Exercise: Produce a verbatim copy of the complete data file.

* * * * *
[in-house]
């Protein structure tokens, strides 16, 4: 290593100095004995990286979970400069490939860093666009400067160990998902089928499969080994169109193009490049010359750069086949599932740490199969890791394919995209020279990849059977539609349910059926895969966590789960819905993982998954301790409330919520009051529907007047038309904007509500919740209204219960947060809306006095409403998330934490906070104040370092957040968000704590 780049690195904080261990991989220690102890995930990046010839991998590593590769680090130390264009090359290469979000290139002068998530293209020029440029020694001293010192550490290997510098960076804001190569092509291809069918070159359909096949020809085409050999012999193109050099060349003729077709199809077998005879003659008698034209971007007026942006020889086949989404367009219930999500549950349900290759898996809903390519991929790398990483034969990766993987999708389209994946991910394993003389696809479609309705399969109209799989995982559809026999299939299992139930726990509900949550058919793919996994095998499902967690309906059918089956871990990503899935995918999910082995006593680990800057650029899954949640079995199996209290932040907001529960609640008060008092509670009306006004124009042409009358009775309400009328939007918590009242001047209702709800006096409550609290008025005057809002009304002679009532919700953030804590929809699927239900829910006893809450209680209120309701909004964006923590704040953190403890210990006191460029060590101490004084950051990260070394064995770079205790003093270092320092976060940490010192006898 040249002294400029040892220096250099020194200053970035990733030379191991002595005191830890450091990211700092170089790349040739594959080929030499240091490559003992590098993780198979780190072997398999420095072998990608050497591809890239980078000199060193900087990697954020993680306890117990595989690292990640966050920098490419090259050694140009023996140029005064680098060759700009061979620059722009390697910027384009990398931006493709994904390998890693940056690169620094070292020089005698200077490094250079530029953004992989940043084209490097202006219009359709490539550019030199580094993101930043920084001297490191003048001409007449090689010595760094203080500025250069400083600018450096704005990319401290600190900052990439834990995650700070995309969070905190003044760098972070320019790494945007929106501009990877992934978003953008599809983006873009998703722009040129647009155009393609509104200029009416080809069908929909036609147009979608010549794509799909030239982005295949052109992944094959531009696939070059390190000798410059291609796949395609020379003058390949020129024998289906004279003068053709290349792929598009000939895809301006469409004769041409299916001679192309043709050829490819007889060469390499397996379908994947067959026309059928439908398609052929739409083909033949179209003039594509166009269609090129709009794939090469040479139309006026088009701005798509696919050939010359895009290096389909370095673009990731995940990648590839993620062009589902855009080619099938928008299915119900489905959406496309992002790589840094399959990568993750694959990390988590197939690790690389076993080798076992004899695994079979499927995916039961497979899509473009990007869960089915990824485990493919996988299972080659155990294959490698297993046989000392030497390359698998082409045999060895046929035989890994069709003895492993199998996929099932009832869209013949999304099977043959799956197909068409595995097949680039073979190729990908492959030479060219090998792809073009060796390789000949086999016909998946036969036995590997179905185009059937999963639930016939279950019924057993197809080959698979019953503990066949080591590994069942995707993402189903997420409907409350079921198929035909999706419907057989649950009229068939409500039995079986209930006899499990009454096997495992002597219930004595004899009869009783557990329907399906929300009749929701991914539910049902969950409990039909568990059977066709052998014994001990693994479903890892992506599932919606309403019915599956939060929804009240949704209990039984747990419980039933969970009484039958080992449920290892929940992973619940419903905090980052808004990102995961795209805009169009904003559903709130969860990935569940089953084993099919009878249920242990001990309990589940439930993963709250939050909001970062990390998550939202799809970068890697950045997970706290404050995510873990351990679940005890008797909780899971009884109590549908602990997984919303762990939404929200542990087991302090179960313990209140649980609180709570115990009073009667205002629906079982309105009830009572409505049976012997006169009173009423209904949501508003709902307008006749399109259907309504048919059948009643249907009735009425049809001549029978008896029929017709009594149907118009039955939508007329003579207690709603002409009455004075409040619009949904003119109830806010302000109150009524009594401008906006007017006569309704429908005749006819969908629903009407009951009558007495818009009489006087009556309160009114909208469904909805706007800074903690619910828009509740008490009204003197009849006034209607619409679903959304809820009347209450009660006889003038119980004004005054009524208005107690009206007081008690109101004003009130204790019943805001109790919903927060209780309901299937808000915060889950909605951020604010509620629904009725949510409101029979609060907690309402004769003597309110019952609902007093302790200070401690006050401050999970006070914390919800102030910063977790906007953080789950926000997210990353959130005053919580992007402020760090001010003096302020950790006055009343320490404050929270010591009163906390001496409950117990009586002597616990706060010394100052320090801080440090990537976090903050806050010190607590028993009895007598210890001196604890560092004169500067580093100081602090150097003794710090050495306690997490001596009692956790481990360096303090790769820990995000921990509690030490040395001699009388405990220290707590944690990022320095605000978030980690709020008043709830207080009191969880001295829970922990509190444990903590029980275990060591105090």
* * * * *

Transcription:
[in-house]
């Protein structure tokens, strides 16, 4: 290593100095004995990286979970400069490939860093666009400067160990998902089928499969080994169109193009490049010359750069086949599932740490199969890791394919995209020279990849059977539609349910059926895969966590789960819905993982998954301790409330919520009051529907007047038309904007509500919740209204219960947060809306006095409403998330934490906070104040370092957040968000704590 780049690195904080261990991989220690102890995930990046010839991998590593590769680090130390264009090359290469979000290139002068998530293209020029440029020694001293010192550490290997510098960076804001190569092509291809069918070159359909096949020809085409050999012999193109050099060349003729077709199809077998005879003659008698034209971007007026942006020889086949989404367009219930999500549950349900290759898996809903390519991929790398990483034969990766993987999708389209994946991910394993003389696809479609309705399969109209799989995982559809026999299939299992139930726990509900949550058919793919996994095998499902967690309906059918089956871990990503899935995918999910082995006593680990800057650029899954949640079995199996209290932040907001529960609640008060008092509670009306006004124009042409009358009775309400009328939007918590009242001047209702709800006096409550609290008025005057809002009304002679009532919700953030804590929809699927239900829910006893809450209680209120309701909004964006923590704040953190403890210990006191460029060590101490004084950051990260070394064995770079205790003093270092320092976060940490010192006898 040249002294400029040892220096250099020194200053970035990733030379191991002595005191830890450091990211700092170089790349040739594959080929030499240091490559003992590098993780198979780190072997398999420095072998990608050497591809890239980078000199060193900087990697954020993680306890117990595989690292990640966050920098490419090259050694140009023996140029005064680098060759700009061979620059722009390697910027384009990398931006493709994904390998890693940056690169620094070292020089005698200077490094250079530029953004992989940043084209490097202006219009359709490539550019030199580094993101930043920084001297490191003048001409007449090689010595760094203080500025250069400083600018450096704005990319401290600190900052990439834990995650700070995309969070905190003044760098972070320019790494945007929106501009990877992934978003953008599809983006873009998703722009040129647009155009393609509104200029009416080809069908929909036609147009979608010549794509799909030239982005295949052109992944094959531009696939070059390190000798410059291609796949395609020379003058390949020129024998289906004279003068053709290349792929598009000939895809301006469409004769041409299916001679192309043709050829490819007889060469390499397996379908994947067959026309059928439908398609052929739409083909033949179209003039594509166009269609090129709009794939090469040479139309006026088009701005798509696919050939010359895009290096389909370095673009990731995940990648590839993620062009589902855009080619099938928008299915119900489905959406496309992002790589840094399959990568993750694959990390988590197939690790690389076993080798076992004899695994079979499927995916039961497979899509473009990007869960089915990824485990493919996988299972080659155990294959490698297993046989000392030497390359698998082409045999060895046929035989890994069709003895492993199998996929099932009832869209013949999304099977043959799956197909068409595995097949680039073979190729990908492959030479060219090998792809073009060796390789000949086999016909998946036969036995590997179905185009059937999963639930016939279950019924057993197809080959698979019953503990066949080591590994069942995707993402189903997420409907409350079921198929035909999706419907057989649950009229068939409500039995079986209930006899499990009454096997495992002597219930004595004899009869009783557990329907399906929300009749929701991914539910049902969950409990039909568990059977066709052998014994001990693994479903890892992506599932919606309403019915599956939060929804009240949704209990039984747990419980039933969970009484039958080992449920290892929940992973619940419903905090980052808004990102995961795209805009169009904003559903709130969860990935569940089953084993099919009878249920242990001990309990589940439930993963709250939050909001970062990390998550939202799809970068890697950045997970706290404050995510873990351990679940005890008797909780899971009884109590549908602990997984919303762990939404929200542990087991302090179960313990209140649980609180709570115990009073009667205002629906079982309105009830009572409505049976012997006169009173009423209904949501508003709902307008006749399109259907309504048919059948009643249907009735009425049809001549029978008896029929017709009594149907118009039955939508007329003579207690709603002409009455004075409040619009949904003119109830806010302000109150009524009594401008906006007017006569309704429908005749006819969908629903009407009951009558007495818009009489006087009556309160009114909208469904909805706007800074903690619910828009509740008490009204003197009849006034209607619409679903959304809820009347209450009660006889003038119980004004005054009524208005107690009206007081008690109101004003009130204790019943805001109790919903927060209780309901299937808000915060889950909605951020604010509620629904009725949510409101029979609060907690309402004769003597309110019952609902007093302790200070401690006050401050999970006070914390919800102030910063977790906007953080789950926000997210990353959130005053919580992007402020760090001010003096302020950790006055009343320490404050929270010591009163906390001496409950117990009586002597616990706060010394100052320090801080440090990537976090903050806050010190607590028993009895007598210890001196604890560092004169500067580093100081602090150097003794710090050495306690997490001596009692956790481990360096303090790769820990995000921990509690030490040395001699009388405990220290707590944690990022320095605000978030980690709020008043709830207080009191969880001295829970922990509190444990903590029980275990060591105090």